1. Truth. There is a certain irony in the insistence on truthtelling in the aftermath of violent conflict. Marc Gopin, director of the Center for World Religions, Diplomacy and Conflict Resolution at George Mason University, and others who have worked to end intractable conflicts have argued that in order to sign peace agreements, the criminality of the enemy must often be temporarily suppressed. But for a country or community to ultimately heal, the events of the past must be actively uncovered. In a national act of loving validation, communities should come together to speak publicly about their losses and to hear one another’s stories. Gbowee writes about sacred exercises she began to hold during the war, called “Shedding the Weight.”  Small groups of women would gather by candlelight and share their stories of rape and assault, their terror and their dreams. Many people told their stories for the first time in this setting, and it seemed to create an opening not only for healing, but for empowerment and political activism. 

2. Justice. Systems must be devised in which perpetrators are held accountable for the acts they committed.  As Gbowee has said, boy (and even some girl) soldiers are “damaged children [who] have grown into damaged young people.” They need the help of their communities, their nation, to transition from soldiers to productive community members. Rwanda’s ambitious multifaceted reconciliation model distinguishes between the masterminds of the genocide (who have been or will be tried by the International Criminal Tribunal for Rwanda) and the foot soldiers, who are tried either in criminal courts or in local gacaca (“on the grass”) courts set up around the country. Nearly 1.5 million people have been tried in these courts, designed to help victims learn the truth about the death of their family members and structured to give more lenient sentences to perpetrators who express remorse for what they have done. Safe arenas like these must be created, where perpetrators can hear of the pain they have caused and be guided by local religious and communal leaders toward taking responsibility and expressing regret for what they have done. In Rwanda, after acknowledging wrongdoing, perpetrators go to work draining swamplands and building roads, helping to repair the country they devastated.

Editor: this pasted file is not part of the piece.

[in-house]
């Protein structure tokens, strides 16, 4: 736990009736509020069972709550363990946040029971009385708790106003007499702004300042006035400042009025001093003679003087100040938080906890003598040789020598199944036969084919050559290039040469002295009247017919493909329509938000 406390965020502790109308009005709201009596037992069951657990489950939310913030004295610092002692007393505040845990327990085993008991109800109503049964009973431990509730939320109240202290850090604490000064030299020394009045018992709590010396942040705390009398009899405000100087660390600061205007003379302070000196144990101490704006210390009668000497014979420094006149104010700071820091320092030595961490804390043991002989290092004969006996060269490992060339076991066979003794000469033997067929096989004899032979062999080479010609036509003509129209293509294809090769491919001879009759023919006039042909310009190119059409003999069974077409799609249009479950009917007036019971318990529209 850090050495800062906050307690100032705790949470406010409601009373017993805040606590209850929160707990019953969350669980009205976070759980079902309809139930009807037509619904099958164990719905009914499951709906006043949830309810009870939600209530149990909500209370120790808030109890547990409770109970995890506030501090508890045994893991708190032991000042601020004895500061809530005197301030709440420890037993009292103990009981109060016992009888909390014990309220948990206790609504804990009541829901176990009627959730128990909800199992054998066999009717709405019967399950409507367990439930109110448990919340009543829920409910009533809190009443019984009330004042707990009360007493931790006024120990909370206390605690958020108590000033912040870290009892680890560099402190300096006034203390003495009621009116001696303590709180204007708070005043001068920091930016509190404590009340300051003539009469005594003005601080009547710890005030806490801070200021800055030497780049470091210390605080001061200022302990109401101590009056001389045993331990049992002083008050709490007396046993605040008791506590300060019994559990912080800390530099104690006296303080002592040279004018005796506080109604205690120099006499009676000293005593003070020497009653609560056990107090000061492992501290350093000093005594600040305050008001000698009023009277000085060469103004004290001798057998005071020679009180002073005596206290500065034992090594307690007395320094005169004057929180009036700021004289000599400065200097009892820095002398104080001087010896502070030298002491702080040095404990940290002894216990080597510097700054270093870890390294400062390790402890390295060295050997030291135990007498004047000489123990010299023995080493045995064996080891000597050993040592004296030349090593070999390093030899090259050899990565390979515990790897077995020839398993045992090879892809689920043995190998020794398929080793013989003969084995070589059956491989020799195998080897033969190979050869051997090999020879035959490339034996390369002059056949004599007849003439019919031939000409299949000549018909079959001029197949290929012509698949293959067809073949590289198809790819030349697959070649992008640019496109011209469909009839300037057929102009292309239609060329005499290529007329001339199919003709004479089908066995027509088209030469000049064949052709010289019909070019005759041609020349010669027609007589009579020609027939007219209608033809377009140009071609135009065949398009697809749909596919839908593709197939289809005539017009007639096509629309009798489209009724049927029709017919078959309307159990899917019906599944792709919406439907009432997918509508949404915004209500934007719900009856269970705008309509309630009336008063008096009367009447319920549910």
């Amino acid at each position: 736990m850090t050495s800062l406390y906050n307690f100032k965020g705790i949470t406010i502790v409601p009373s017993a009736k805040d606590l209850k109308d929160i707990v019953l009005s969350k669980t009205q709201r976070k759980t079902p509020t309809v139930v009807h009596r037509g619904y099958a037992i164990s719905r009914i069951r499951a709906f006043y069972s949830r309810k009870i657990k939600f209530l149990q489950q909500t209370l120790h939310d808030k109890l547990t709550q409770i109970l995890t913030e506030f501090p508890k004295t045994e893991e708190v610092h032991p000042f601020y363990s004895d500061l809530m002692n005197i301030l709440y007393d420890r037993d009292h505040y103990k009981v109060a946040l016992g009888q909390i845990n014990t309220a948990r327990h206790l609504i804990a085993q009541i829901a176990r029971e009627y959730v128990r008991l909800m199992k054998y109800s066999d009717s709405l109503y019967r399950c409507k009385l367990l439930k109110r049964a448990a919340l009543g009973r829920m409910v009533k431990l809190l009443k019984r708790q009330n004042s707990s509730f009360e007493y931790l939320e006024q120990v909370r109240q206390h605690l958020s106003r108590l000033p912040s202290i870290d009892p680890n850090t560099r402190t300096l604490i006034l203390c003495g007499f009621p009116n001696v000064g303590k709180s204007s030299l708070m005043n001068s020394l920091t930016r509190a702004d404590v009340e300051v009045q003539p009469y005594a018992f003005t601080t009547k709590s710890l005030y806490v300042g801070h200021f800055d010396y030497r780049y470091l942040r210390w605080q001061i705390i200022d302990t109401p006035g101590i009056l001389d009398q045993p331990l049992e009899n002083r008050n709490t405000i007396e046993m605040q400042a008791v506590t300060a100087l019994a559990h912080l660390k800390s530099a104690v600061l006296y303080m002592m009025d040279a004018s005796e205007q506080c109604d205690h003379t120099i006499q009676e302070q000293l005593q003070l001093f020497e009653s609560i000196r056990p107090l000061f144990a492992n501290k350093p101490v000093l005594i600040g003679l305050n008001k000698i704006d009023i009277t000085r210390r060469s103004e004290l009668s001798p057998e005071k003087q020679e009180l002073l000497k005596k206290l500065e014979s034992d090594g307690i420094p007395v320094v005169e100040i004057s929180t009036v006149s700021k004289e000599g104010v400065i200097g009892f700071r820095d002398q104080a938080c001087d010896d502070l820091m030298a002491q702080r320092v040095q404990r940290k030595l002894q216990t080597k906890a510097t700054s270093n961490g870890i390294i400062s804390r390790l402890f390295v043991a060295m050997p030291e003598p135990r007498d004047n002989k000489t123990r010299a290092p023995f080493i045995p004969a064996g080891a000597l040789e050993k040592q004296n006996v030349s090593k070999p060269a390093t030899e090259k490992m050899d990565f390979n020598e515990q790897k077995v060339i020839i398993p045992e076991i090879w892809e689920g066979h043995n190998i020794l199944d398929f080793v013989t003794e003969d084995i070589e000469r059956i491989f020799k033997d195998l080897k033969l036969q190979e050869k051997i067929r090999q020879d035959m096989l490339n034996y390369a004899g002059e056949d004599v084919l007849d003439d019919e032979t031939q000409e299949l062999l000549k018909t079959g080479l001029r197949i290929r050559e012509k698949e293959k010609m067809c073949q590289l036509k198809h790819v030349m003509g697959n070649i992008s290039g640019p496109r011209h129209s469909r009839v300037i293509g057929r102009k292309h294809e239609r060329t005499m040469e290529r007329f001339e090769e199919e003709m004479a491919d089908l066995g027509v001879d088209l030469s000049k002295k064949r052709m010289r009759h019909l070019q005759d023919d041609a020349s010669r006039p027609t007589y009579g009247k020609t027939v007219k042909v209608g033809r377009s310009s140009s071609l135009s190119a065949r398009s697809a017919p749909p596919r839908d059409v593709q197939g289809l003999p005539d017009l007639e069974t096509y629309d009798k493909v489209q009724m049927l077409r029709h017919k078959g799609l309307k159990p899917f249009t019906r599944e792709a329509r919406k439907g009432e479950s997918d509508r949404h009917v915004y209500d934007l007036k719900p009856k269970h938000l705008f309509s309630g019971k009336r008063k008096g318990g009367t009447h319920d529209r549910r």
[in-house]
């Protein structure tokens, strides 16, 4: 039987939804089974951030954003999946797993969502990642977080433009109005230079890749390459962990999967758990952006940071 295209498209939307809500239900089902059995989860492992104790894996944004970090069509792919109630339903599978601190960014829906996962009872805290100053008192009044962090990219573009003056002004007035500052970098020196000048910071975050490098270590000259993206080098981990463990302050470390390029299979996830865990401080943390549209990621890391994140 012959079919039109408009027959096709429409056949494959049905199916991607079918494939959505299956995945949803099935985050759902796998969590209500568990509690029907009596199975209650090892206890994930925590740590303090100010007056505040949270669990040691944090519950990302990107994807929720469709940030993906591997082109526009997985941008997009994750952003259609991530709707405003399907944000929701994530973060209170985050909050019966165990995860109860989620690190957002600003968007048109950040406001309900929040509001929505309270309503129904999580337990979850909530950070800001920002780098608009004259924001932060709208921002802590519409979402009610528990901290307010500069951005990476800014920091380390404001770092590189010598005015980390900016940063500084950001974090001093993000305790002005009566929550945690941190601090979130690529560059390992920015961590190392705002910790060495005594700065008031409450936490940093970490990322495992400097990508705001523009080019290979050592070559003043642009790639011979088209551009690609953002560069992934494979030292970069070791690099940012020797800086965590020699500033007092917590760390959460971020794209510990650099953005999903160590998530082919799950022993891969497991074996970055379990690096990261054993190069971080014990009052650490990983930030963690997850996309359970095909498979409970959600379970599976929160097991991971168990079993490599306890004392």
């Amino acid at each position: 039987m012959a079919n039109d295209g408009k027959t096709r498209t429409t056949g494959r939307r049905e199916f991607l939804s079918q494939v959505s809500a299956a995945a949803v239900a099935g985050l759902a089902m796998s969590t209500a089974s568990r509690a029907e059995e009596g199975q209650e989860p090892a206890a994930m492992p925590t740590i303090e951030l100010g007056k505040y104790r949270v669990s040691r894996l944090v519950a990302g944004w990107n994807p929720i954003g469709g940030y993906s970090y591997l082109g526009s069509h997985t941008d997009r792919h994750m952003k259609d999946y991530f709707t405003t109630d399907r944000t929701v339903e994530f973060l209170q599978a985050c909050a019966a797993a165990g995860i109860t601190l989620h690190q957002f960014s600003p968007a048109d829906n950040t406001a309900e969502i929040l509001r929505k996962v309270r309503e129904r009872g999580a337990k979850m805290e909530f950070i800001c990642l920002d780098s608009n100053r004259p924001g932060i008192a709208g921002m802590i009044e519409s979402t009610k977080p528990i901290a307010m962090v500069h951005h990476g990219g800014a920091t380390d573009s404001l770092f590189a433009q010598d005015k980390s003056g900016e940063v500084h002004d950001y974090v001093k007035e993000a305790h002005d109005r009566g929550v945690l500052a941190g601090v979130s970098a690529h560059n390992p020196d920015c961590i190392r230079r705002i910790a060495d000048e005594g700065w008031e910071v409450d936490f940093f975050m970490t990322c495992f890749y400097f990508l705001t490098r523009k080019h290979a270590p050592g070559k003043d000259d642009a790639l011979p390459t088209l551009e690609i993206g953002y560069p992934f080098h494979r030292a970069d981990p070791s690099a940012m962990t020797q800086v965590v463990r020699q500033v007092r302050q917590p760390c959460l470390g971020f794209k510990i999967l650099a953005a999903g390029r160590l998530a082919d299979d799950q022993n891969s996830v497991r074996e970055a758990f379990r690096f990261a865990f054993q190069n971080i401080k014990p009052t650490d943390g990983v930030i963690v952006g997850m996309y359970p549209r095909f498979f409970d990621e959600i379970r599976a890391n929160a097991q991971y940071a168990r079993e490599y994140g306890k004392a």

3. Memory. Remembering is not about fueling resentment until the opportunity for retribution emerges. Memory — especially of pain inflicted upon our people — is central to Jewish liturgy and ritual; the assumption is that active preservation of memory not only honors those who suffered, but also transforms the consciousness of future generations. Many post-conflict regions have found a need for the creation of designated spaces (memorial structures) and times to remember (national days or rituals of remembrance, like National Sorry Day in Australia or Tisha b’Av and Yom HaShoah).